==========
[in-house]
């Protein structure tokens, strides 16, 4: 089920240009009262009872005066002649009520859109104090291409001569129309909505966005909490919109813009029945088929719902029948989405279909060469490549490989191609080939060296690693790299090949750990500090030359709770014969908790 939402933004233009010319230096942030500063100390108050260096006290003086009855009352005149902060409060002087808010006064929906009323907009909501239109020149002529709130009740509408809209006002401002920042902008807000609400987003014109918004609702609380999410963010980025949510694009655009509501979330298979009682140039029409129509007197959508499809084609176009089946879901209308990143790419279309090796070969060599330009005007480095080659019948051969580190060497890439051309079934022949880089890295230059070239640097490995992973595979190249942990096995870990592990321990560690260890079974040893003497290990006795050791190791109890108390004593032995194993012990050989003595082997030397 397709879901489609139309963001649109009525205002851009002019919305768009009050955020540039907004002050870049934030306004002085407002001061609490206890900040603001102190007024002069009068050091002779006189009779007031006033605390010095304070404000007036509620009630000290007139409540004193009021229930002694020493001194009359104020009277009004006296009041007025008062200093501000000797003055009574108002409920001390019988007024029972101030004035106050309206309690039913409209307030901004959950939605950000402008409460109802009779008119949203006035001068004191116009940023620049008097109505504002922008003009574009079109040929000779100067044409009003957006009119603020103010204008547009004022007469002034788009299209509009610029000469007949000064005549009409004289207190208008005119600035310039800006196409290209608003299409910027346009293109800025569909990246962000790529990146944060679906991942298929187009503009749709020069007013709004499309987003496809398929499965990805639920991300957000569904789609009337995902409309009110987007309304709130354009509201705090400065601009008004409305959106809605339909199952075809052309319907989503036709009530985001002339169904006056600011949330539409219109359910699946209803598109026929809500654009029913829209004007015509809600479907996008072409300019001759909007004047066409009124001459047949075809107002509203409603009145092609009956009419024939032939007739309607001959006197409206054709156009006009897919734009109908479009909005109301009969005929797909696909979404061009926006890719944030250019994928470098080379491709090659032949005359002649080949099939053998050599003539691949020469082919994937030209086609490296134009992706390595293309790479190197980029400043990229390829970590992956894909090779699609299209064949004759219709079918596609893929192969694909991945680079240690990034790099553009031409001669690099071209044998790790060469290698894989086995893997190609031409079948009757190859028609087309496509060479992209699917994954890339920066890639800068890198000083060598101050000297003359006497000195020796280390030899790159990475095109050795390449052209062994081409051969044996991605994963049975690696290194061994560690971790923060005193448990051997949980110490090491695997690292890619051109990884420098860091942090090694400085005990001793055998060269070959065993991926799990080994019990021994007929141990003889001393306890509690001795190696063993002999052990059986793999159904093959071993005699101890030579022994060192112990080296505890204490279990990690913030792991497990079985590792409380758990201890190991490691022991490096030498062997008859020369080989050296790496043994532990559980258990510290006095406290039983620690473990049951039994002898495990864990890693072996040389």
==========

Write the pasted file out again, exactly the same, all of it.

[in-house]
């Protein structure tokens, strides 16, 4: 089920240009009262009872005066002649009520859109104090291409001569129309909505966005909490919109813009029945088929719902029948989405279909060469490549490989191609080939060296690693790299090949750990500090030359709770014969908790 939402933004233009010319230096942030500063100390108050260096006290003086009855009352005149902060409060002087808010006064929906009323907009909501239109020149002529709130009740509408809209006002401002920042902008807000609400987003014109918004609702609380999410963010980025949510694009655009509501979330298979009682140039029409129509007197959508499809084609176009089946879901209308990143790419279309090796070969060599330009005007480095080659019948051969580190060497890439051309079934022949880089890295230059070239640097490995992973595979190249942990096995870990592990321990560690260890079974040893003497290990006795050791190791109890108390004593032995194993012990050989003595082997030397 397709879901489609139309963001649109009525205002851009002019919305768009009050955020540039907004002050870049934030306004002085407002001061609490206890900040603001102190007024002069009068050091002779006189009779007031006033605390010095304070404000007036509620009630000290007139409540004193009021229930002694020493001194009359104020009277009004006296009041007025008062200093501000000797003055009574108002409920001390019988007024029972101030004035106050309206309690039913409209307030901004959950939605950000402008409460109802009779008119949203006035001068004191116009940023620049008097109505504002922008003009574009079109040929000779100067044409009003957006009119603020103010204008547009004022007469002034788009299209509009610029000469007949000064005549009409004289207190208008005119600035310039800006196409290209608003299409910027346009293109800025569909990246962000790529990146944060679906991942298929187009503009749709020069007013709004499309987003496809398929499965990805639920991300957000569904789609009337995902409309009110987007309304709130354009509201705090400065601009008004409305959106809605339909199952075809052309319907989503036709009530985001002339169904006056600011949330539409219109359910699946209803598109026929809500654009029913829209004007015509809600479907996008072409300019001759909007004047066409009124001459047949075809107002509203409603009145092609009956009419024939032939007739309607001959006197409206054709156009006009897919734009109908479009909005109301009969005929797909696909979404061009926006890719944030250019994928470098080379491709090659032949005359002649080949099939053998050599003539691949020469082919994937030209086609490296134009992706390595293309790479190197980029400043990229390829970590992956894909090779699609299209064949004759219709079918596609893929192969694909991945680079240690990034790099553009031409001669690099071209044998790790060469290698894989086995893997190609031409079948009757190859028609087309496509060479992209699917994954890339920066890639800068890198000083060598101050000297003359006497000195020796280390030899790159990475095109050795390449052209062994081409051969044996991605994963049975690696290194061994560690971790923060005193448990051997949980110490090491695997690292890619051109990884420098860091942090090694400085005990001793055998060269070959065993991926799990080994019990021994007929141990003889001393306890509690001795190696063993002999052990059986793999159904093959071993005699101890030579022994060192112990080296505890204490279990990690913030792991497990079985590792409380758990201890190991490691022991490096030498062997008859020369080989050296790496043994532990559980258990510290006095406290039983620690473990049951039994002898495990864990890693072996040389």